Citizenship gamble of Australian politics

Citizenship of federal parliamentarians has been a damaging gamble parties have been playing here in Australia, of late. The perpetrating saga emerged to limelight as the ruling coalition pushed forward the agenda to change the citizenship law that forces people to be perfect in English to receive Australian citizenship.

I am bit astonished and confused at the scale this row is engulfing the Australian political landscape. Why has the debate emerged so important after almost 120 years the constitution was prepared? The perception has become so strong that none in Australian history has ever been to federal parliament in 120 years. And as if none with dual citizenship was ever elected to this coveted position.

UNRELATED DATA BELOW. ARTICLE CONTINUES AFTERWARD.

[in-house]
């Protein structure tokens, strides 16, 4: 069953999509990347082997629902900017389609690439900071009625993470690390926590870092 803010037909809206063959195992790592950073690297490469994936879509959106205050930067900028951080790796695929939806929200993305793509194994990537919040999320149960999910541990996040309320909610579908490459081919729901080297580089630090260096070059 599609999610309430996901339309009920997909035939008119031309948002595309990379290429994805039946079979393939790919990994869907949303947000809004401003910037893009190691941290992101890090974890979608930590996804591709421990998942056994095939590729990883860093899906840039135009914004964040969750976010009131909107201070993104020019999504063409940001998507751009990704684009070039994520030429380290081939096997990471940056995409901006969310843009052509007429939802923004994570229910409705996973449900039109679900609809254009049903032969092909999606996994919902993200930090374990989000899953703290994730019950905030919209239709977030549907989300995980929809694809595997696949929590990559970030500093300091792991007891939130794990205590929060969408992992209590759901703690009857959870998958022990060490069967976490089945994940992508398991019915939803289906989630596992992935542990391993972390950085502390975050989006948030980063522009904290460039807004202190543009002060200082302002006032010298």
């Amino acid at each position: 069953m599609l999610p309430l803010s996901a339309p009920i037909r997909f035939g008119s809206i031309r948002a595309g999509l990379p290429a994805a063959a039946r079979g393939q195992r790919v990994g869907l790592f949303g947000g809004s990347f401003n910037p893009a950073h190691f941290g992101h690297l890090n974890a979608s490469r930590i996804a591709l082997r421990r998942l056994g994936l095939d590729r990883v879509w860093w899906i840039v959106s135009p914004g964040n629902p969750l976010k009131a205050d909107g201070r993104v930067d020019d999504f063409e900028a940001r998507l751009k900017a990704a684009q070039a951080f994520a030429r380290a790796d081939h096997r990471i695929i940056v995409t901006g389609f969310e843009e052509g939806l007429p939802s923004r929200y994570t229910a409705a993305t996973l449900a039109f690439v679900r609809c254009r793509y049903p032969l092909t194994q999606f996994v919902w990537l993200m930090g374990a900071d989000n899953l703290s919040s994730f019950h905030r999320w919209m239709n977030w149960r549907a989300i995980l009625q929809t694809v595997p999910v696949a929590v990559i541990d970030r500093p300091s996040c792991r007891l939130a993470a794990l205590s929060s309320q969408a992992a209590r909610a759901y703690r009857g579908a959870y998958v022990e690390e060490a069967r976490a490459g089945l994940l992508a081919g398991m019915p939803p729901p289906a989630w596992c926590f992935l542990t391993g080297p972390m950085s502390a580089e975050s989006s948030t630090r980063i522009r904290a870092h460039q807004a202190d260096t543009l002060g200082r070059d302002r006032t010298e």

Citizenship concept and law was introduced in Australia only in 1969(1). Before this, all Australians were British nationals then.

The way it is unfolding now is satirical. Parties allege each other of being foreign nationals and put challenge to confirm they are only Australian citizens. One of them, One Nation senator, has been formally told by the High court that he was a British national during his nominations in the last election.

The climax of the story lies within the section 44 of the Australian constitution. The provision was prepared and approved when Australian had no concept of citizenship. All Australians were British citizens and were governed under the British Crown.

The section 44 of the current version of the Constitution reads(2):
Any person who:
i. is under any acknowledgment of allegiance, obedience, or adherence to a foreign power, or is a subject or a citizen or entitled to the rights or privileges of a subject or a citizen of a foreign power; or